Patentability Paradox in CRI Guidelines

“The Indian Patent Office issued the latest examination guidelines for computer related inventions (CRI Guidelines)”

The new CRI Guidelines does not concentrate on the impractical “novel” hardware necessity. However, the necessity of some hardware still remains. Illustration , when discussing means plus function claims, the CRI Guidelines state that “the means mentioned in the claims shall clearly be defined with the help of physical constructional features” and “if the specification supports performing the invention solely by the computer programme then in that case means plus function claims shall be rejected as these means are nothing but computer programme per se”. Although this requirement of ‘physical construction features’ could be satisfied by qualifying the claims with language such as “a processor configured to develop”, the notion that the means to achieve a particular function should not be software is a good indication of the position now being adopted by the Indian Patent Office.

“Accordingly, as per the definition adopted by the CRI Guidelines, the exclusion of “computer programme per se” should be interpreted to mean “a set of instructions, which by itself, is capable of causing a computer to perform a particular task”. This is a reasonable definition and arguably most computer related inventions would not claim the invention in words that are by themselves capable of causing a computer to perform a particular task and accordingly would not fall under this exclusion.”

But the CRI Guidelines then state “the Patents Act clearly excludes computer programme per se and the exclusion should not be allowed to be avoided merely by camouflaging the substance of the claims by its wording”.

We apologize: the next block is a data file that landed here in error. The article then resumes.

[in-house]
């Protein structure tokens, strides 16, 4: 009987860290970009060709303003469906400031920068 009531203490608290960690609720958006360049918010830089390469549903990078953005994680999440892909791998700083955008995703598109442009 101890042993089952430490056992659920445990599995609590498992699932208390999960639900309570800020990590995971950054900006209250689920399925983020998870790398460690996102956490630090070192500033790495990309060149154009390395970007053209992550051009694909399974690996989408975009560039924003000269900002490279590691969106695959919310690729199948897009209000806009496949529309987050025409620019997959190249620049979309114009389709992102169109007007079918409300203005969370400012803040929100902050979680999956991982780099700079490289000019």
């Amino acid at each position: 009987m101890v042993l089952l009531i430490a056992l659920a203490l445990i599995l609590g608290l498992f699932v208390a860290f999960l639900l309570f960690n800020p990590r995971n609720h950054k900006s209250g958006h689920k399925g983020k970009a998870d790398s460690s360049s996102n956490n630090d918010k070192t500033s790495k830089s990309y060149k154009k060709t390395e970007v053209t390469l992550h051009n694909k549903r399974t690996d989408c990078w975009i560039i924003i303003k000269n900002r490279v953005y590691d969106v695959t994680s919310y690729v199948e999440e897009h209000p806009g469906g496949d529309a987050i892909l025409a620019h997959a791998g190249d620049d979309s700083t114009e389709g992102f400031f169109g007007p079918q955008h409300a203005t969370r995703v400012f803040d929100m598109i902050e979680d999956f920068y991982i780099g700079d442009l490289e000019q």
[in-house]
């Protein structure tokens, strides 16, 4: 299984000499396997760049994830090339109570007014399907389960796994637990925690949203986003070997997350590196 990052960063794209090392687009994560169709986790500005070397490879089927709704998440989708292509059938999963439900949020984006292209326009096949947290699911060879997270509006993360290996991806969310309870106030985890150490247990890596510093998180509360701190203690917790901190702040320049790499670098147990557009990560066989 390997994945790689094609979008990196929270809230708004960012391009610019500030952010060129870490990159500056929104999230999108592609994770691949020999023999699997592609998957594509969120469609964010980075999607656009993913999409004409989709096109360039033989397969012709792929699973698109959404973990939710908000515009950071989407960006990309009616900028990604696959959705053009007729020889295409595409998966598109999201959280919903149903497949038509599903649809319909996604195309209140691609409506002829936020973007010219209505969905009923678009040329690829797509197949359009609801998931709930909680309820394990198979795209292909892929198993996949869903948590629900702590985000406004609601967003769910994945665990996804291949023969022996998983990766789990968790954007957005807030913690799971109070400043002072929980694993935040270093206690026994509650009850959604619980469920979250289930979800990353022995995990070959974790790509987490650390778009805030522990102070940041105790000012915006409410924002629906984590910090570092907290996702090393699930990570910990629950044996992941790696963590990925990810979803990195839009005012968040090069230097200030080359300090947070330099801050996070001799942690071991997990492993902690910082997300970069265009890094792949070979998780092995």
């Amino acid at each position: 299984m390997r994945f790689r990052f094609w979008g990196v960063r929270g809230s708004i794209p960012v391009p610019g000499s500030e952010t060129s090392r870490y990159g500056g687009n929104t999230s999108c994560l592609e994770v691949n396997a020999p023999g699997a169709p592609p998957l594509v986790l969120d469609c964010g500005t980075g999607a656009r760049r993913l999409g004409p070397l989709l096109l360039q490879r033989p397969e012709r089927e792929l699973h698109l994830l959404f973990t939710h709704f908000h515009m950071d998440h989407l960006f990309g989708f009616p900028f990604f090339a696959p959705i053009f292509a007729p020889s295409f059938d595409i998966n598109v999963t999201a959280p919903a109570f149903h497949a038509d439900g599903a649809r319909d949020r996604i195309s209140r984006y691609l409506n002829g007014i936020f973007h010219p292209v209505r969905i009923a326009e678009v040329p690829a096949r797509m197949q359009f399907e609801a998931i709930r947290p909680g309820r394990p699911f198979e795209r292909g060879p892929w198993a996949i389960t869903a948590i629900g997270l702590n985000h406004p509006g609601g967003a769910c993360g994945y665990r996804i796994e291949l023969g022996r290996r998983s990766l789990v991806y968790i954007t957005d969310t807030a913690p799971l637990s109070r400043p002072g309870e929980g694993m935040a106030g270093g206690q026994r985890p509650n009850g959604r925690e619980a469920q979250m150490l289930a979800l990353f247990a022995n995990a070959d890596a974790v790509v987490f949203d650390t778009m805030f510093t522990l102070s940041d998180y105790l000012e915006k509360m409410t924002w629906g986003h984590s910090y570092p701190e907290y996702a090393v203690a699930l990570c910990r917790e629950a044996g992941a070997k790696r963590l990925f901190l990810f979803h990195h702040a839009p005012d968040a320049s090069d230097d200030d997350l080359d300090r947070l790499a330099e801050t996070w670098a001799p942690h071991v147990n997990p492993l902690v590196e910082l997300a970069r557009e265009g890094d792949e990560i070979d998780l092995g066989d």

SEP patent holders, however, may draw some comfort from these CRI Guidelines which state that encoding or reducing noise in communication using mathematical formula may not be considered as excluded subject matter. However, the CRI Guidelines appear to suggest that even for such inventions, it is only the “system claim” that would appear to pass the test of patentability.

The term ‘algorithm’ in the CRI Guidelines, which includes “any sequence of steps”. It is difficult to imagine a method claim that would not be “a sequence of steps” and the guidelines unfortunately offer no guidance or examples of what could possibly escape this exclusion. It seems that this is something the examiners will have to address on a case by case basis.

Since the position of section 3(k) is still not clear , Hopefully in the coming year the position would be much more specific and clear.

L&P Editorial Team

The Law & Practice Blog's editorial team.

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